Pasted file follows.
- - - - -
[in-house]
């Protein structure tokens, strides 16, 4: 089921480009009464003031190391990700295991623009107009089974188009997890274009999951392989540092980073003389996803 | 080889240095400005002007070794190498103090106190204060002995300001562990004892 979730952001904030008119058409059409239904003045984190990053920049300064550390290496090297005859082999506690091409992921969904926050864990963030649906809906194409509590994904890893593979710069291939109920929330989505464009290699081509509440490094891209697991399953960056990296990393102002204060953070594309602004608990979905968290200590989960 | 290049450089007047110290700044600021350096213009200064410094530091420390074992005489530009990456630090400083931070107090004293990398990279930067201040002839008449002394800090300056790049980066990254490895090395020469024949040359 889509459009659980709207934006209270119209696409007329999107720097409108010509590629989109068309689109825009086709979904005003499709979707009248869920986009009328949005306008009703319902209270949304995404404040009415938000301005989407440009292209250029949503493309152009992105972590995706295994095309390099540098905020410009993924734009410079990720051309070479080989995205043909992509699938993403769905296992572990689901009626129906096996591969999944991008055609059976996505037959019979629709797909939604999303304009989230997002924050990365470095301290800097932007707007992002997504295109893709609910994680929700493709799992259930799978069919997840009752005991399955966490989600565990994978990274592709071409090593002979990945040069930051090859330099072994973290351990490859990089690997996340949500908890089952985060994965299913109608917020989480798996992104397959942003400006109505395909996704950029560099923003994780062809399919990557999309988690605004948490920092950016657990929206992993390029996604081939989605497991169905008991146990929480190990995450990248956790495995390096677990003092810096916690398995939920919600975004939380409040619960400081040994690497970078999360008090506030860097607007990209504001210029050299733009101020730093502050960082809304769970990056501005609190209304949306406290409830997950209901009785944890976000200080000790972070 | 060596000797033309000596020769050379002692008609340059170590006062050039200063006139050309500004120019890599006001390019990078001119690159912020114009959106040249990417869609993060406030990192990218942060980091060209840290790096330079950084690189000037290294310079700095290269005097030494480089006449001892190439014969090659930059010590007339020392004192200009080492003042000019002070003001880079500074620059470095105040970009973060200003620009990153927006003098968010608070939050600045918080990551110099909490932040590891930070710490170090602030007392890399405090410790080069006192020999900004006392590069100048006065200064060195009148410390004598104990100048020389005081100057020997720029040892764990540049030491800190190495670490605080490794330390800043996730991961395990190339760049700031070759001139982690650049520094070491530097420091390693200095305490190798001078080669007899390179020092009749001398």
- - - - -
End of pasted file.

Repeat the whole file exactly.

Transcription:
[in-house]
């Protein structure tokens, strides 16, 4: 089921480009009464003031190391990700295991623009107009089974188009997890274009999951392989540092980073003389996803 | 080889240095400005002007070794190498103090106190204060002995300001562990004892 979730952001904030008119058409059409239904003045984190990053920049300064550390290496090297005859082999506690091409992921969904926050864990963030649906809906194409509590994904890893593979710069291939109920929330989505464009290699081509509440490094891209697991399953960056990296990393102002204060953070594309602004608990979905968290200590989960 | 290049450089007047110290700044600021350096213009200064410094530091420390074992005489530009990456630090400083931070107090004293990398990279930067201040002839008449002394800090300056790049980066990254490895090395020469024949040359 889509459009659980709207934006209270119209696409007329999107720097409108010509590629989109068309689109825009086709979904005003499709979707009248869920986009009328949005306008009703319902209270949304995404404040009415938000301005989407440009292209250029949503493309152009992105972590995706295994095309390099540098905020410009993924734009410079990720051309070479080989995205043909992509699938993403769905296992572990689901009626129906096996591969999944991008055609059976996505037959019979629709797909939604999303304009989230997002924050990365470095301290800097932007707007992002997504295109893709609910994680929700493709799992259930799978069919997840009752005991399955966490989600565990994978990274592709071409090593002979990945040069930051090859330099072994973290351990490859990089690997996340949500908890089952985060994965299913109608917020989480798996992104397959942003400006109505395909996704950029560099923003994780062809399919990557999309988690605004948490920092950016657990929206992993390029996604081939989605497991169905008991146990929480190990995450990248956790495995390096677990003092810096916690398995939920919600975004939380409040619960400081040994690497970078999360008090506030860097607007990209504001210029050299733009101020730093502050960082809304769970990056501005609190209304949306406290409830997950209901009785944890976000200080000790972070 | 060596000797033309000596020769050379002692008609340059170590006062050039200063006139050309500004120019890599006001390019990078001119690159912020114009959106040249990417869609993060406030990192990218942060980091060209840290790096330079950084690189000037290294310079700095290269005097030494480089006449001892190439014969090659930059010590007339020392004192200009080492003042000019002070003001880079500074620059470095105040970009973060200003620009990153927006003098968010608070939050600045918080990551110099909490932040590891930070710490170090602030007392890399405090410790080069006192020999900004006392590069100048006065200064060195009148410390004598104990100048020389005081100057020997720029040892764990540049030491800190190495670490605080490794330390800043996730991961395990190339760049700031070759001139982690650049520094070491530097420091390693200095305490190798001078080669007899390179020092009749001398």